||Technology in Australia 1788-1988
Table of Contents
I The Present Energy Economy
II Australian Energy Consumption
III Research And Development
V Oil And Natural Gas
VI Solar Energy
VII Nuclear Energy
i Production of uranium
ii Australian Atomic Energy Commission
VIII Bagasse Firewood And Other Biomass
IX Electric Power Generation And Distribution electric Power Generation And Distribution
X Manufactured Gas
XI Industrial Process Heat
The release of energy through the disintegration of the nuclei of atoms was first identified with the discovery of the phenomenon of radioactivity in a certain salt of uranium by Becquerel at the end of the nineteenth century. Numbers of other substances were also found to be radioactive but practically all of these appeared to come originally from uranium or thorium. Apart from its intense scientific interest, the only practical applications for almost the next fifty years remained in medicine, with both the beneficial and the harmful effects of radiation being established at a very early stage.
In Australia, the search for radium had resulted in discoveries of uranium ores at Radium Hill and Mount Painter in South Australia, but no significant mining activities existed prior to the Second World War. Even the great Lord Rutherford, to the day he died in 1937, foresaw no practical applications deriving from his nuclear researches -'The energy produced by the breaking down of the atom is a very poor kind of thing. Anyone who expects a source of power from the transformation of these atoms is talking moonshine' (despite having said in 1904 'If it were ever possible to control at will the rate of disintegration of the radio-elements an enormous amount of energy could be obtained from a small amount of matter').
The missing links were the discoveries of the neutron (Chadwick, 1932), of artificial radioactivity (Curie and Joliot, 1934), the phenomenon of fission (Hahn and Strassman, 1939) and particularly the fact that two to three additional neutrons were released from each uranium fission (Joliot-Curie, 1939). Coming at a time when war-clouds hung over Europe, there was immediate recognition that a chain-reaction would be possible and could proceed with explosive force. The well-known story of the Manhattan Project, ending with the dropping of the atom bombs on Hiroshima and Nagasaki in 1945, remains possibly the most significant development in technology in the history of man. It also explains the controversial nature of nuclear energy in today's society, despite efforts to identify clearly and distinguish between military and peaceful applications of this new source of energy.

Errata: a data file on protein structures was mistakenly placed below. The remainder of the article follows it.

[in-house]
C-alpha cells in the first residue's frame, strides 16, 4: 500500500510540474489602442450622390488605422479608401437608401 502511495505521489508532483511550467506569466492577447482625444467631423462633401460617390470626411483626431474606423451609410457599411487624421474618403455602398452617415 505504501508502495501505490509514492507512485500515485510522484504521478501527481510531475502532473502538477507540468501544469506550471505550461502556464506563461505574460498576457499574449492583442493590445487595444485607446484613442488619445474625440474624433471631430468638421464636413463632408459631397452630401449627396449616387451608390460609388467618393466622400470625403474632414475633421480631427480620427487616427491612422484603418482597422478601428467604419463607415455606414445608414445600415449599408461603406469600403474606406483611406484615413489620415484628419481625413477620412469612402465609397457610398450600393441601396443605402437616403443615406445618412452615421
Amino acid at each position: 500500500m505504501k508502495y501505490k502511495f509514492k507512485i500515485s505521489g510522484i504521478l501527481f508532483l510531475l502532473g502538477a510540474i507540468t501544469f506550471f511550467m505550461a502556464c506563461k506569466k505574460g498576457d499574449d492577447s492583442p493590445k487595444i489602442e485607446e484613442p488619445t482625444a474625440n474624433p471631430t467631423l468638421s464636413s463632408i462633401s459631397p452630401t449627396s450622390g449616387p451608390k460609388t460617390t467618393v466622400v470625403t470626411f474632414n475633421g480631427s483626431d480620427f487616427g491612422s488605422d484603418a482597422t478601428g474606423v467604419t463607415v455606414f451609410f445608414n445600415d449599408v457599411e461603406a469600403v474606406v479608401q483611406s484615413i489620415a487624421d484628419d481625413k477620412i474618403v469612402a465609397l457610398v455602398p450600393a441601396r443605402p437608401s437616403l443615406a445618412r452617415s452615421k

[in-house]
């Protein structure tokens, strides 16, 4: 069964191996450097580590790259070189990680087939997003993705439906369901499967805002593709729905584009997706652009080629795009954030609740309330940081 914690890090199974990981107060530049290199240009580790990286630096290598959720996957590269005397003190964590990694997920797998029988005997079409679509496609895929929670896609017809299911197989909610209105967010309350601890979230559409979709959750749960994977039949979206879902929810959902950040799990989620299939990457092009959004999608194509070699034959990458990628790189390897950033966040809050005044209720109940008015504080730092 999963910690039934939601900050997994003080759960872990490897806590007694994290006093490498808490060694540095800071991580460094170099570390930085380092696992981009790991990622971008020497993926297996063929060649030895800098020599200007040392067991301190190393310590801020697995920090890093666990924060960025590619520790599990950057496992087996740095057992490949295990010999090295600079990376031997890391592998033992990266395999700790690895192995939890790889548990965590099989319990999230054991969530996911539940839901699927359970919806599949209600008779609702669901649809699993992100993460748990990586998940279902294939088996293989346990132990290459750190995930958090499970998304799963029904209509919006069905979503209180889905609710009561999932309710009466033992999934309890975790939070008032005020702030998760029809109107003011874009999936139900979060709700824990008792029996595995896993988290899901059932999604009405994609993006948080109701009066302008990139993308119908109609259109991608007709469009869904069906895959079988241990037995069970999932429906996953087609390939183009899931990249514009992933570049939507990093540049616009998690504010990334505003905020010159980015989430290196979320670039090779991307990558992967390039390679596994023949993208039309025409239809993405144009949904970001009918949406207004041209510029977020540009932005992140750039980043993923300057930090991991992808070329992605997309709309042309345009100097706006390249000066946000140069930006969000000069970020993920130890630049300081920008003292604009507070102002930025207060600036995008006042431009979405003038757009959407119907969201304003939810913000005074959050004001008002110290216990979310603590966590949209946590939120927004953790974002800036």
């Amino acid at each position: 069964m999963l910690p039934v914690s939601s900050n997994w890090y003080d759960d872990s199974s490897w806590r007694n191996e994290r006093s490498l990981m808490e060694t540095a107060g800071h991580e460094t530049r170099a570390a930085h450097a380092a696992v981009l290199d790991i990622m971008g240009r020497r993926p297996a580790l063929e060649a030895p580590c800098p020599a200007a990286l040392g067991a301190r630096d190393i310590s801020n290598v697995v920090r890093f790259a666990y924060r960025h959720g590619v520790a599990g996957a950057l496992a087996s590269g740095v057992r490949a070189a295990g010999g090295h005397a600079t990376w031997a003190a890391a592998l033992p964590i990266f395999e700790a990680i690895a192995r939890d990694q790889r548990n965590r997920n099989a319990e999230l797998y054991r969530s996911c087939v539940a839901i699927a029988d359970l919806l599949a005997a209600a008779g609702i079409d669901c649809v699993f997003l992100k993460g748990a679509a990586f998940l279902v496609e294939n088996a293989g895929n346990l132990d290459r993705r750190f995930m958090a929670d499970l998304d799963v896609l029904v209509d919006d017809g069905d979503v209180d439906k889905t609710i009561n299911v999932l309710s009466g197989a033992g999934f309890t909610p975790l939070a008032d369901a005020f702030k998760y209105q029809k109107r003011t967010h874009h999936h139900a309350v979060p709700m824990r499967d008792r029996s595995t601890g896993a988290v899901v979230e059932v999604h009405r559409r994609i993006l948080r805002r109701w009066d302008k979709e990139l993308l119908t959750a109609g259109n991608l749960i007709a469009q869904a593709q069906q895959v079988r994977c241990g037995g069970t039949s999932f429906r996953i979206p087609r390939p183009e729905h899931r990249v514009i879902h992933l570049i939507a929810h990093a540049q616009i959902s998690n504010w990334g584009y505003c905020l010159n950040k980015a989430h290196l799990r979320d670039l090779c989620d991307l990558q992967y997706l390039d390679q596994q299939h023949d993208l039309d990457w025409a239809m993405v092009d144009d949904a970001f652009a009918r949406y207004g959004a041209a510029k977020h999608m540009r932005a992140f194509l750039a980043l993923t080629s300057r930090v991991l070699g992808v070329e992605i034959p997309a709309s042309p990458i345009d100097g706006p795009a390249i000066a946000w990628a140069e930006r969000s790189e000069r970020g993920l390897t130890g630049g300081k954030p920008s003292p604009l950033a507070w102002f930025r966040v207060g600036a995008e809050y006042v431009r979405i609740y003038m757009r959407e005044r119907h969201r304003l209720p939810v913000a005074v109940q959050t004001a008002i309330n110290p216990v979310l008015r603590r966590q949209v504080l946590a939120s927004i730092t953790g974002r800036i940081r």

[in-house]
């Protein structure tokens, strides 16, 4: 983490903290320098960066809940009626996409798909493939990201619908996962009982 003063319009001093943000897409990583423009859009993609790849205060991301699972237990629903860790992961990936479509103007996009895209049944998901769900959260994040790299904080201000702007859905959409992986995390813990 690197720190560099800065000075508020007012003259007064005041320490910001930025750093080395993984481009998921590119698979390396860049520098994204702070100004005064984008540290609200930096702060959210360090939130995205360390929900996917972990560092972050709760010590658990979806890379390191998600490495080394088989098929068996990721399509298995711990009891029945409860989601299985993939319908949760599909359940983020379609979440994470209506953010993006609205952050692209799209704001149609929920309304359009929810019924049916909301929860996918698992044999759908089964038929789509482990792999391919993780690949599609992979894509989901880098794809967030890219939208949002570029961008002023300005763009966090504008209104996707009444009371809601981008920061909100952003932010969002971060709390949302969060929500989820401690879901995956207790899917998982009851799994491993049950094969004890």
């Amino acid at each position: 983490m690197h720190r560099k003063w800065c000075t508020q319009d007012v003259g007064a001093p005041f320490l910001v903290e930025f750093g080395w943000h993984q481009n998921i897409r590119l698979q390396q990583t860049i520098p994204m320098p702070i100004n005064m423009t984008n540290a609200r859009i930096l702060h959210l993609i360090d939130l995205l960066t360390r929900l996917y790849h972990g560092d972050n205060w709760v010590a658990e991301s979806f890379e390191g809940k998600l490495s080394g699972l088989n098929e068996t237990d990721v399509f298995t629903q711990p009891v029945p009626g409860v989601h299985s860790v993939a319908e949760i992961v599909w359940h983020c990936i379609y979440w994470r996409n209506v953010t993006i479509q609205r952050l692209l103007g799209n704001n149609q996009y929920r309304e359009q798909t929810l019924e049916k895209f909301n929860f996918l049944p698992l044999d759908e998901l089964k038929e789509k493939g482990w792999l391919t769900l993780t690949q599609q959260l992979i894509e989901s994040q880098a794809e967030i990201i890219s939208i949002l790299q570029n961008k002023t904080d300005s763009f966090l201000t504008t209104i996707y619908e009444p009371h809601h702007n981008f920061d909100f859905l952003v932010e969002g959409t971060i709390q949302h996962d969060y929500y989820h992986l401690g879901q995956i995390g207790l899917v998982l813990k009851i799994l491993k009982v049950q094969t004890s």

Prior to the atom bombs, a controlled chain reaction in uranium had first been achieved by Fermi at Chicago University in December, 1942. Following several days operation at a fraction of a watt, the pile was shut down -no protective shielding had been provided, as it was by no means certain the pile would work, nor was it envisaged as a permanent installation. It made possible, however, the design of the Hanford Plutonium-producing reactors, even though the heat released in them was an inconvenient by-product requiring vast amounts of cooling water from the nearby Columbia River.
The use of this heat for generating electricity was first demonstrated in 1951 at Idaho Falls with molten sodium as the reactor coolant. The first industrial-scale nuclear power generation took place in Britain in 1956, with the commissioning of the Calder Hall reactors (40 MW electrical). An earlier demonstration unit of 5 MW commenced in Russia in 1954, and in 1957 the 60 MW Shippingport reactor marked the US entry into significant nuclear electricity generation. By the mid 1960s, world-wide installed nuclear electricity totalled some 5,000 MW (electrical) with individual units of capacity from 100-200 MW.
The next decade saw many countries introducing nuclear power and the capacity of individual units increased to around 1200 MW (electrical). However, it also saw the steady growth of an anti-nuclear movement, making its introduction progressively more difficult and expensive. The Middle East oil crisis of 1973 persuaded many countries of the desirability of diversifying into nuclear power, but the events of Three Mile Island (1979) and Chernobyl (1986) were clear set-backs to the nuclear industry. Nevertheless a country like France is now generating more than half its electricity by nuclear means.
© 1988 Print Edition pages 815 - 817, Online Edition 2000
Published by Australian Science and Technology Heritage Centre, using the Web Academic Resource Publisher